EU action can be a springboard for further national reforms. It can avoid short-term distortions of competition, long-term erosion of social standards and ensure that all Member States move in the same direction at the same time. This would promote upward convergence towards better living and working conditions, in line with the purpose of the European Pillar of Social Rights, to the benefit of the EU society and economy as a whole.

In the run-up to the presentation of the European Pillar of Social Rights, the Commission held a broad public consultation, from March to December 2016, which pointed out the need to act in this area. The consultation report is available here. The need to act was again confirmed in the EU-level social partner consultations following the presentation of the Pillar in April 2017.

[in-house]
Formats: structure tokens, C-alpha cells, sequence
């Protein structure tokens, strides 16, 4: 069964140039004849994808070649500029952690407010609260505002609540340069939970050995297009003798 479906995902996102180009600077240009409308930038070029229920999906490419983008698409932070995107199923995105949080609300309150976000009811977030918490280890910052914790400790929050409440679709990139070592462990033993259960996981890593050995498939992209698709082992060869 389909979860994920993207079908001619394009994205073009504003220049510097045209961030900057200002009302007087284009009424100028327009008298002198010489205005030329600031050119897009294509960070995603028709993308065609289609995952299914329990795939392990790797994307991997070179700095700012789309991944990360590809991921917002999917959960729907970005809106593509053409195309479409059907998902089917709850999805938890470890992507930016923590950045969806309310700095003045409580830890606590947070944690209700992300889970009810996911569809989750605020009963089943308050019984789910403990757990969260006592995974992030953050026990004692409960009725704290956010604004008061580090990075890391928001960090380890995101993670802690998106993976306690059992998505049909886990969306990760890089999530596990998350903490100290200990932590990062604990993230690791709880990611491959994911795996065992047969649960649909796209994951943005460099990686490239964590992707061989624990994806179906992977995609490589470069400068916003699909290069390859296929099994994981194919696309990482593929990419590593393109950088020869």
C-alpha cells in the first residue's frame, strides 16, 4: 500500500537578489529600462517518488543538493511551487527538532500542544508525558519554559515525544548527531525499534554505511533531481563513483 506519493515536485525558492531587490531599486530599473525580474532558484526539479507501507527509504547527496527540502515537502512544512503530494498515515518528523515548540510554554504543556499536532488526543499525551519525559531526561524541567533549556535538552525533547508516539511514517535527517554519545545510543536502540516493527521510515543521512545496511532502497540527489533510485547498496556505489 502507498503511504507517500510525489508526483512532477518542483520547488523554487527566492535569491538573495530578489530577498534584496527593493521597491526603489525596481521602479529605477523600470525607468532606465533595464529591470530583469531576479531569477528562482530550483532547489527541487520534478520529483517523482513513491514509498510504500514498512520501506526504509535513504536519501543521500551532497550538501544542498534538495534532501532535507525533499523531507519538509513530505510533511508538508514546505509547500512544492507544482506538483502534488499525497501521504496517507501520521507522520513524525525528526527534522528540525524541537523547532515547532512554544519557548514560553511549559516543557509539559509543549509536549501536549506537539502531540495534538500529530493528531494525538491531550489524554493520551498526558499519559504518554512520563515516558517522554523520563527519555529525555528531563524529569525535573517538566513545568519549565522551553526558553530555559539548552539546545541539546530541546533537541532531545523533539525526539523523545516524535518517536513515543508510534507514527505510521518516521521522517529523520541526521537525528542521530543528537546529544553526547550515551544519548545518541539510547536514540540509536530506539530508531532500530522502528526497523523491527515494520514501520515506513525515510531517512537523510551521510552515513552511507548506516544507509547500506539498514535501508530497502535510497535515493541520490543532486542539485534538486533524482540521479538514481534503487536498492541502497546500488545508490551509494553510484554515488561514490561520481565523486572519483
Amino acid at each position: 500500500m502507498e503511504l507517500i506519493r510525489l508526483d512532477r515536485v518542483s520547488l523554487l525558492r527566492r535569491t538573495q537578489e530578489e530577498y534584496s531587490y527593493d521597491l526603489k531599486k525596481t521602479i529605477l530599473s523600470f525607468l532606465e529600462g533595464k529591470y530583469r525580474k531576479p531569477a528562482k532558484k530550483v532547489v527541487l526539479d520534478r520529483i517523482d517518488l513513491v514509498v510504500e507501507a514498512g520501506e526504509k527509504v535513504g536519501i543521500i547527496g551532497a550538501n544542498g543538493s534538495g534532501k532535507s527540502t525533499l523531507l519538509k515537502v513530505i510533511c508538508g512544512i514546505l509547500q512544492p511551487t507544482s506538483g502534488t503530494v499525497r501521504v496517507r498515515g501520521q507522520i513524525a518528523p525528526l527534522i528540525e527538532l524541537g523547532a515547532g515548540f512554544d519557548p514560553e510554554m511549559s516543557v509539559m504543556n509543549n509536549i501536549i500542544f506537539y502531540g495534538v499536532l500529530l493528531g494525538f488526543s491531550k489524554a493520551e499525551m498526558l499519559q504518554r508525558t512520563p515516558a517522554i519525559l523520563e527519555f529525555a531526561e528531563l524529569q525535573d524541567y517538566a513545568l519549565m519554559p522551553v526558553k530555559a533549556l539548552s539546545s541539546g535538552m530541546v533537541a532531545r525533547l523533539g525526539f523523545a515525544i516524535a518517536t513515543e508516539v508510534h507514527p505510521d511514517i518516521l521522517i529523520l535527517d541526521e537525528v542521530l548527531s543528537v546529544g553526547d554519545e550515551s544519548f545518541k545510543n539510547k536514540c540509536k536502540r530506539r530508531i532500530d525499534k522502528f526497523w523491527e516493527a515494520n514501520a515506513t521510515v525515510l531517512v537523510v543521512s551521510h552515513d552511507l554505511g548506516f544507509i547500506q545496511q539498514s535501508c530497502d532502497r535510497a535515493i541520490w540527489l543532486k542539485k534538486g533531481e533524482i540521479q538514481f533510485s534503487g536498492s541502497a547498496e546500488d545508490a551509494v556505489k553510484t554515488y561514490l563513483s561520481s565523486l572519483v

What will be the benefits for workers?

The Recommendation aims to support people in non-standard forms of employment and self-employment who, due to their employment status, are not sufficiently covered by social security schemes and thus are exposed to higher economic uncertainty.

The social impact for workers and their families is expected to be positive resulting in a reduction in the individualisation of risk, income uncertainty, precariousness and notably a lower risk of poverty.

Adequate social security provides workers with opportunities and incentives to participate in education and training and devote time to search for a job matching their skills. It helps people feel secure in order to fully embrace the opportunities created by new forms and patterns of work, new working relationships with employers, growing career transitions as well as self-employment. Social security systems thereby fulfil important functions for individuals and labour markets.